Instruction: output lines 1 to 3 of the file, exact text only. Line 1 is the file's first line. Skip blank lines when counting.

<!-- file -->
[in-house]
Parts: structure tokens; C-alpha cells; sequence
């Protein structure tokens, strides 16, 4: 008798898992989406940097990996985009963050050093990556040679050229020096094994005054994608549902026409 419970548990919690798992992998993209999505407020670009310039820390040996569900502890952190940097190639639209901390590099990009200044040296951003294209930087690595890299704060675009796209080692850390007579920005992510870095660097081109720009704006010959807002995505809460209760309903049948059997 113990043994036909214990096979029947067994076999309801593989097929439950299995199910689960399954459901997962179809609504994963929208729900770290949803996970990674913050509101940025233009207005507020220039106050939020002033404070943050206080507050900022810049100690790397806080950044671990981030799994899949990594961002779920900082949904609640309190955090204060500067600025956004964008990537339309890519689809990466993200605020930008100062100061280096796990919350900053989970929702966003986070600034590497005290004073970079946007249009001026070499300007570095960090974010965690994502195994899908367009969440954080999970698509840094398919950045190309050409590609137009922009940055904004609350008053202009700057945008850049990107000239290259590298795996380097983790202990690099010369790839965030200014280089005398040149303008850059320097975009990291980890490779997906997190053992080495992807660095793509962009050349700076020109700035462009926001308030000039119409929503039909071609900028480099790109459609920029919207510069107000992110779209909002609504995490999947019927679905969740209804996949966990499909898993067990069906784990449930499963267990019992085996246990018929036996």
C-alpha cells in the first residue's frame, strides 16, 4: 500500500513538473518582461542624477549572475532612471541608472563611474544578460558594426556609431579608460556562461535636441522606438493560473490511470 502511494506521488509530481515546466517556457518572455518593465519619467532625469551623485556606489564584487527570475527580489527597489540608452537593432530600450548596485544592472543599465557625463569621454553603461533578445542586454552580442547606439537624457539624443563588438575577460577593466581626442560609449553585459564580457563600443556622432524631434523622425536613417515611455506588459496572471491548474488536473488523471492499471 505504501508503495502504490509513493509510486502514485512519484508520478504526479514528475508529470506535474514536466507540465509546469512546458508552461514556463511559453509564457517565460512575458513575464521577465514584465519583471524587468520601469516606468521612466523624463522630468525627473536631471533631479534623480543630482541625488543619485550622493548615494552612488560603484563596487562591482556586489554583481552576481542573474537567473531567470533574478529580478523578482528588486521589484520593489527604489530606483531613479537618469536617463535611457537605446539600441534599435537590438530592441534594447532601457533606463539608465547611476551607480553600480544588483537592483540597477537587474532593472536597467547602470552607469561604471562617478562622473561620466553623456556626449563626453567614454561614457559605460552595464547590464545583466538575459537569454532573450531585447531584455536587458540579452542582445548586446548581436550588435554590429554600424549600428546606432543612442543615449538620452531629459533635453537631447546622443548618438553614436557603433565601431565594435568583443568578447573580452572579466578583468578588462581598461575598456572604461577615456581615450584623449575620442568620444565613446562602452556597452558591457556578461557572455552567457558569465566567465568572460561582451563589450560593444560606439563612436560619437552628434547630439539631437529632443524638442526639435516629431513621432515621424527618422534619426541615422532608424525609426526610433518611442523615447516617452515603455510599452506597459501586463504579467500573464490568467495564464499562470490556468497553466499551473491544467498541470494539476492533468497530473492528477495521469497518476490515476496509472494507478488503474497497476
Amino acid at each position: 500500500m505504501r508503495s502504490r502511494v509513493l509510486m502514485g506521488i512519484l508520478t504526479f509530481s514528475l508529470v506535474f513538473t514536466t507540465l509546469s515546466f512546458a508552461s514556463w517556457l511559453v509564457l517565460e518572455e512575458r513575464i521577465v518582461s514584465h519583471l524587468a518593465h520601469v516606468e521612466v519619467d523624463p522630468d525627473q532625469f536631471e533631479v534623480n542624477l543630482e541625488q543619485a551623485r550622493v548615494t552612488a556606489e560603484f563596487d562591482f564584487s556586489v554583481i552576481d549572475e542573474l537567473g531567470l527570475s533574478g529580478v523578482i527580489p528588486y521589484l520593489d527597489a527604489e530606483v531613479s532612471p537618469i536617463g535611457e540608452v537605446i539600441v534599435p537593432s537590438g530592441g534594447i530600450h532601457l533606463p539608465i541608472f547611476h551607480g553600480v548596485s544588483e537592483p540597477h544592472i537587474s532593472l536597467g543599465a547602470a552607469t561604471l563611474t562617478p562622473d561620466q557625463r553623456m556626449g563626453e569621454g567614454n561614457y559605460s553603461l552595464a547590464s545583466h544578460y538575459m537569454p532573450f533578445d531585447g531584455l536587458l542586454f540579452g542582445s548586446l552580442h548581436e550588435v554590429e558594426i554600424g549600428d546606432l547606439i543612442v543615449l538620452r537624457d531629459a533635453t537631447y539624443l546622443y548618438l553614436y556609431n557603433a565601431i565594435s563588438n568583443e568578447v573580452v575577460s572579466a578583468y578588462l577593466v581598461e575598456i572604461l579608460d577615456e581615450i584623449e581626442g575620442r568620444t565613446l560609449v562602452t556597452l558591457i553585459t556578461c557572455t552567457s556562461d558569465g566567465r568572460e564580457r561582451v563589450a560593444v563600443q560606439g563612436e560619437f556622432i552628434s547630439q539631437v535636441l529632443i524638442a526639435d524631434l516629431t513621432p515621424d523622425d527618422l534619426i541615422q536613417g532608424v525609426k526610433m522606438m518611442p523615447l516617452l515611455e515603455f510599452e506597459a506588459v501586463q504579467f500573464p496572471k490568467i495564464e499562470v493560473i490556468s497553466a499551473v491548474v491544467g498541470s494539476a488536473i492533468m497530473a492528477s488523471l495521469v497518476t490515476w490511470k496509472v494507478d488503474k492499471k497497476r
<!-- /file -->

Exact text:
[in-house]
Parts: structure tokens; C-alpha cells; sequence
């Protein structure tokens, strides 16, 4: 008798898992989406940097990996985009963050050093990556040679050229020096094994005054994608549902026409 419970548990919690798992992998993209999505407020670009310039820390040996569900502890952190940097190639639209901390590099990009200044040296951003294209930087690595890299704060675009796209080692850390007579920005992510870095660097081109720009704006010959807002995505809460209760309903049948059997 113990043994036909214990096979029947067994076999309801593989097929439950299995199910689960399954459901997962179809609504994963929208729900770290949803996970990674913050509101940025233009207005507020220039106050939020002033404070943050206080507050900022810049100690790397806080950044671990981030799994899949990594961002779920900082949904609640309190955090204060500067600025956004964008990537339309890519689809990466993200605020930008100062100061280096796990919350900053989970929702966003986070600034590497005290004073970079946007249009001026070499300007570095960090974010965690994502195994899908367009969440954080999970698509840094398919950045190309050409590609137009922009940055904004609350008053202009700057945008850049990107000239290259590298795996380097983790202990690099010369790839965030200014280089005398040149303008850059320097975009990291980890490779997906997190053992080495992807660095793509962009050349700076020109700035462009926001308030000039119409929503039909071609900028480099790109459609920029919207510069107000992110779209909002609504995490999947019927679905969740209804996949966990499909898993067990069906784990449930499963267990019992085996246990018929036996």